It was the first of many times the darkness came in to our lives. It was like a knife to my heart. Every time, I would sit in that doctor’s office and instantly feel like my whole body could sink through the chair and fall into the pits of hell. A heaviness and detachment, then the stabbing, raw pain.
I asked, ‘can you fix this?’ But there were no promises to be made. They would ‘try.’
Just under two months after he was diagnosed, Nick had his surgery. I laid on the gurney with him, as I would come to do many times, and when it was time for him to go, I said, like I would also come to do many times, ‘I’ll see you on the other side.’ My promise to him, on Earth or in heaven.
Nine hours later, the other side was the ICU. They had performed the miracle. They had removed the entire tumor, along with parts of his pancreas, liver, and colon. The recovery wasn’t easy. Nick spent over a month in the hospital in Baltimore with complications ranging from pneumonia to retained sutures to a bowel obstruction.
Just before the holidays, he came home. Every day, he got a bit better. He was able to move with less pain, he was enjoying food again, and for the first time in a long time, we were looking forward with hope. We felt light. We told our daughter, Ella, that we would take her to Disney World to celebrate once he had healed more. We celebrated Christmas with our family and soaked up the wonder of the season with a gratitude we had never known before. Even though the fatigue and pain still left him weak, he took up residence on our couch and was still as engaged as he could be in every moment with our daughters, trimming the tree, reading ‘The Night Before Christmas,’ driving around town looking at the lights, picking out treats for Santa, and basking in the magic of children at Christmastime. The lightness was the greatest gift we could ask for.
But January came, and with it, Nick’s post-operative scans.
It was back. It was everywhere. The doctor walked into the room and said, ‘You are young, we aren’t going to stop trying to fight this.’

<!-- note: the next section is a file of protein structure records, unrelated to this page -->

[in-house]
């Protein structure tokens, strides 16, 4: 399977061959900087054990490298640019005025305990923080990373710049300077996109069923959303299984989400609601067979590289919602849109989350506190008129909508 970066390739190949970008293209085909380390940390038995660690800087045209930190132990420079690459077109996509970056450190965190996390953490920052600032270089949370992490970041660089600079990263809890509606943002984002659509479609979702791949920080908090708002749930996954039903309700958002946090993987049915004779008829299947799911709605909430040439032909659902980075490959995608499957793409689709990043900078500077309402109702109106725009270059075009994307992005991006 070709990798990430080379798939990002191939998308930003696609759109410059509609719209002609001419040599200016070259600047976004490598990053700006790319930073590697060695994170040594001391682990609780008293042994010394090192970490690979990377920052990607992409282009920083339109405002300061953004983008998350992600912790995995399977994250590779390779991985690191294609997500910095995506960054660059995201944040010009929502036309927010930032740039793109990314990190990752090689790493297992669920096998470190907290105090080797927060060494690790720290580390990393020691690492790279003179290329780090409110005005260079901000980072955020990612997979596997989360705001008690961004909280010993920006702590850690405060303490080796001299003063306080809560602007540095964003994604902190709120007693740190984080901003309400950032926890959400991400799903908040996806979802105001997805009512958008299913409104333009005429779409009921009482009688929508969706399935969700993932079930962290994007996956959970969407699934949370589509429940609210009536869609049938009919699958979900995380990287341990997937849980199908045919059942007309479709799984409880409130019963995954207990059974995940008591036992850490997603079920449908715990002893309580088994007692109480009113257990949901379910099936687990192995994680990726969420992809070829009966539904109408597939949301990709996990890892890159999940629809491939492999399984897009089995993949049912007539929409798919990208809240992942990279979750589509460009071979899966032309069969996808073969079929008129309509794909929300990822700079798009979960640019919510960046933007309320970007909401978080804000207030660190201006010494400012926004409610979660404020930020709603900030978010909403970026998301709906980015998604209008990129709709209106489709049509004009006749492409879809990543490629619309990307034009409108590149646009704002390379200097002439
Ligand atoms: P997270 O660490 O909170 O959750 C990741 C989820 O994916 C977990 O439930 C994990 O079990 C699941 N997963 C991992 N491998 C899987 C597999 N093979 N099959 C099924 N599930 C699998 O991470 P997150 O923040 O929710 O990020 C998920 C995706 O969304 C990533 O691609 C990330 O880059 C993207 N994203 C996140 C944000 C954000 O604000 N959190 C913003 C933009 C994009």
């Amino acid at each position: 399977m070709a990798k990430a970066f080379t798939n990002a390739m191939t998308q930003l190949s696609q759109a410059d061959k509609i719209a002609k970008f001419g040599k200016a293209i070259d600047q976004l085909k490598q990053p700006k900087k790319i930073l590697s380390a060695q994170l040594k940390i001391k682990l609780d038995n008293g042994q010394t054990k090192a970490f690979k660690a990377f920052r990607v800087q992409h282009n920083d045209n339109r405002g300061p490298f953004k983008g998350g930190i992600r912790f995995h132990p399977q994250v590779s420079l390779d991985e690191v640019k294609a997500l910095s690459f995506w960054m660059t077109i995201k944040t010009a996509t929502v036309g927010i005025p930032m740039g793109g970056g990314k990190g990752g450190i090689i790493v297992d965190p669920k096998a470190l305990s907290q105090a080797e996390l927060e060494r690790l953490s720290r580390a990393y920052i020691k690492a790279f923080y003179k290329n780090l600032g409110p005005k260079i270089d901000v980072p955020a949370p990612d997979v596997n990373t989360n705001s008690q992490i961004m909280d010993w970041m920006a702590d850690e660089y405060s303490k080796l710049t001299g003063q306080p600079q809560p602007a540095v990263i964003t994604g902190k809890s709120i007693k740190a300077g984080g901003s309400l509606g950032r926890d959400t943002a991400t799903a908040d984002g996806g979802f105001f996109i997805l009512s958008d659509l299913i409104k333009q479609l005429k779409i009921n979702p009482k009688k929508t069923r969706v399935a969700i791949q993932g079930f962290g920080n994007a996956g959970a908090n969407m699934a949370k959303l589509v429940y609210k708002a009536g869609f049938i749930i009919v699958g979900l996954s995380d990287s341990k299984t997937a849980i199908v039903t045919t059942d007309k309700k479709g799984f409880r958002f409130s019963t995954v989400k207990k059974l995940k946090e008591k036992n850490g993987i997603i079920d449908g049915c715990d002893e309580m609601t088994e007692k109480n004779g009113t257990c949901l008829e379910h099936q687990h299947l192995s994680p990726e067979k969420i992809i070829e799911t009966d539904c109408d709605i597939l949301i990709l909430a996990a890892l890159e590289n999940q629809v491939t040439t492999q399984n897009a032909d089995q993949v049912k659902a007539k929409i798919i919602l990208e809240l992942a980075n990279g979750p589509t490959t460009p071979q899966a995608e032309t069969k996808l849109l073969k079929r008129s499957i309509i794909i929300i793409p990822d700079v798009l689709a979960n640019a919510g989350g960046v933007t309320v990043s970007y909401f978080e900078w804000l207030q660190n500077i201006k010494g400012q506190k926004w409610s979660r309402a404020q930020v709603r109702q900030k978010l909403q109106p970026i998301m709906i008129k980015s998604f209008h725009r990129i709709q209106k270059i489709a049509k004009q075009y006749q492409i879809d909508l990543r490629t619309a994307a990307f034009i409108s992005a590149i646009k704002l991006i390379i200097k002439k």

The melting. It happened again. The hole in the floor opened up and I was falling, falling, falling.
Sand was filling the bottom of the hourglass. The time we thought we would have was falling away from us so quickly.
I couldn’t even look at him. I was completely blindsided. How could I have missed it? How could I not see that Cancer had once again invaded his body? My husband, the man who I had just shared jokes and a pastry with in the cafeteria while waiting for the doctor, was riddled with Cancer. Lungs, abdomen, lymph nodes, and bones. It had taken all of him.
As soon as we got in the car, Nick reached out to me and grabbed my hand. ‘I’m not going to die. I’m not leaving,’ he said. I don’t know if he was telling me or himself.
But his resolve was as solid as ever. Nick, again, remained certain he would beat it. It angered me at times. He was delusional. He didn’t hear what the doctors would say. He just tuned out anything that didn’t go along with the narrative he had created in his own mind.
Very rapidly, Cancer took control of his body. He was hospitalized with a bowel obstruction caused by the tumors spread throughout his abdomen. For weeks, he was in a hospital bed, no longer able to eat or drink, with a NG tube coming from his stomach through his nose to suction the contents out because his body no longer could. The surgeons came in and told us that if things didn’t improve soon, Nick would live out the rest of his days with bags draining his kidneys and his colon and IV nutrition running through his veins. But still, even in these dark days we thought would be our last, Nick had a smile on his face. He would walk laps around the hospital halls every day. He visited with our girls, even when all they could do was sit and color with him. He continued to work full time from his hospital bed. Nick was never a victim of his circumstances. He never felt sorry for himself.
After a couple of weeks, his oncologist came into the room beaming. The oncologist who we jokingly called Eeyore because he always walked in the room grim with bad news to share. The genetic testing results had come in and Nick’s tumor was HER-2 positive. There was a treatment for this. Nick immediately began targeted therapy, and within weeks, he was able to have the NG tube removed and started to eat small bits of food.
I brought him home and became his nurse in addition to his wife. I ran antibiotics, fluids, and TPN, a form of IV nutrition, for him.
These were some of the happiest and hardest days. I got so overwhelmed the first night trying to remember the order of the meds, the alcohol swabs, the saline injections, the heparin lock, and the stupid TPN monitor that never worked right.
My older daughter kept getting out of bed. The baby was crying to be nursed for the millionth time.
I went to the basement stairwell, curled in a ball, and screamed.
I screamed for all of it. My anger, my sadness, my exhaustion. And then I stood up, got his IVs running, fed the baby, tucked in my daughter, and kept going.
We always kept going.
Everyone talks about how strong I was. How amazing it was that he was getting better. They didn’t know the hell of surviving.
The treatment was working, and with it, Nick started to come back. We went on trips to the beach, we saw the Foo Fighters in concert, went on a ropes course, and celebrated our daughter’s first birthday. We bickered like married couples do and worked with a counselor to sort out how we could handle life with Cancer.